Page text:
Today’s consumer price index report reflects increased economic optimism with gasoline prices well below their June peaks.

The Gasoline Dragon has been defeated. Inflation is returning to its cave as consumers rejoice.

On Wednesday, the Bureau of Labor Statistics (BLS) released its latest monthly consumer price index (CPI). The report, which tracks prices for various consumer products, does not show net price growth last month.

At the same time, year-on-year inflation eased to 8.5% in July after hitting a 40-year peak of 9.1% in June.

The decline was largely due to a sharp decline in gas prices, which has fallen 7.7% since June, offsetting modest price increases in other sectors such as food and housing.

May was the last time inflation gave consumers something to be optimistic about, with the CPI showing inflation falling to 8.3% in April from a high of 8.5% in March. In the summer months that followed, record gas prices kept that key inflation rate on the rise.

The July decline appears to be different, following other evidence that prices may indeed be moderating. On Monday, the New York Federal Reserve released a consumer expectations survey that measures how consumers feel about the economy. This week’s report marked the biggest monthly decline in inflation concerns since the survey began in 2013.

Consumers expect inflation to drop to 6.2% over the next year, down from 6.8% in June, according to the survey. This decline has tangible implications, as inflation expectations are believed to be tied to economic reality, and firms raise prices in response to what they expect the economy to do in the short term. increase.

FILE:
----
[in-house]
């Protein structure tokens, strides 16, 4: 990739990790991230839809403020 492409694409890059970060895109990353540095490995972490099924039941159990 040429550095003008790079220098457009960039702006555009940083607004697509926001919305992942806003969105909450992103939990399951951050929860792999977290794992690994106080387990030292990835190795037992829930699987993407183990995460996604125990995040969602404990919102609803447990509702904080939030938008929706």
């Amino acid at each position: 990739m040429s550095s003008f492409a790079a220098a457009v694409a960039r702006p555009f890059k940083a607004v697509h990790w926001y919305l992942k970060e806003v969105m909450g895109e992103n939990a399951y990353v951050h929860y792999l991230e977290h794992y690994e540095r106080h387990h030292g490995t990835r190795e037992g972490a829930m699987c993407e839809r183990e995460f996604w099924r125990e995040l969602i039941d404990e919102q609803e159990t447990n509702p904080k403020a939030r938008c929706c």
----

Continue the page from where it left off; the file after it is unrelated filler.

These expectations are likely a direct result of the very visible and steady decline in gas prices, which peaked at a national average of $5.02 a gallon in mid-June, according to AAA. . Until prices began to fall, consumers were reminded of inflation every time they needed to fill up their cars, worsening the mood in the national economy.

Gasoline prices today average $4.01 per gallon. What did you do to get it all the way down?

unpredictable market

Gasoline prices have been particularly hard on President Joe Biden this summer. His approval ratings have fallen as multiple polls show Americans have increasingly negative feelings about the economy.

The issue proved largely beyond his direct control, as gas prices are linked to oil prices and are vulnerable to pandemic-related supply problems and geopolitical turmoil. rice field. Still, he tried to keep the price down.

In June, he sent a letter to oil company executives criticizing them for making record profits without increasing production enough to meet demand.

“I understand that many factors contributed to the business decision to reduce refinery capacity that was made before I took office,” he wrote. “But in times of war, it is unacceptable that far above normal refinery profit margins are passed directly to American households.”

in July, he repeated the same idea on twitter: “My message to the companies that operate petrol stations and set prices at petrol stations is simple: this is a time of war, a global crisis.”

In addition to these public calls to oil companies to help lower prices, Biden also proposed the idea of ​​a three-month nationwide gas tax waiver. The holiday, which analysts said would not cut prices significantly, did not go into effect. However, some states, such as Maryland, Georgia, and Connecticut, have enacted their own laws.

At the same time, the White House coordinated the release of the federal emergency oil reserves to “address the significant global supply disruptions caused by Putin’s war on Ukraine and stabilize volatile energy costs for American households.” ,” said a statement from the Department of Energy.

However, it is unclear to what extent these efforts contributed to the sharp drop in gas prices in July, and to what extent the fall in oil prices contributed.

sign up for Features of Fortune Subscribe to our mailing list and never miss our biggest features, exclusive interviews and surveys.

Source link

Leave a Reply

Your email address will not be published. Required fields are marked *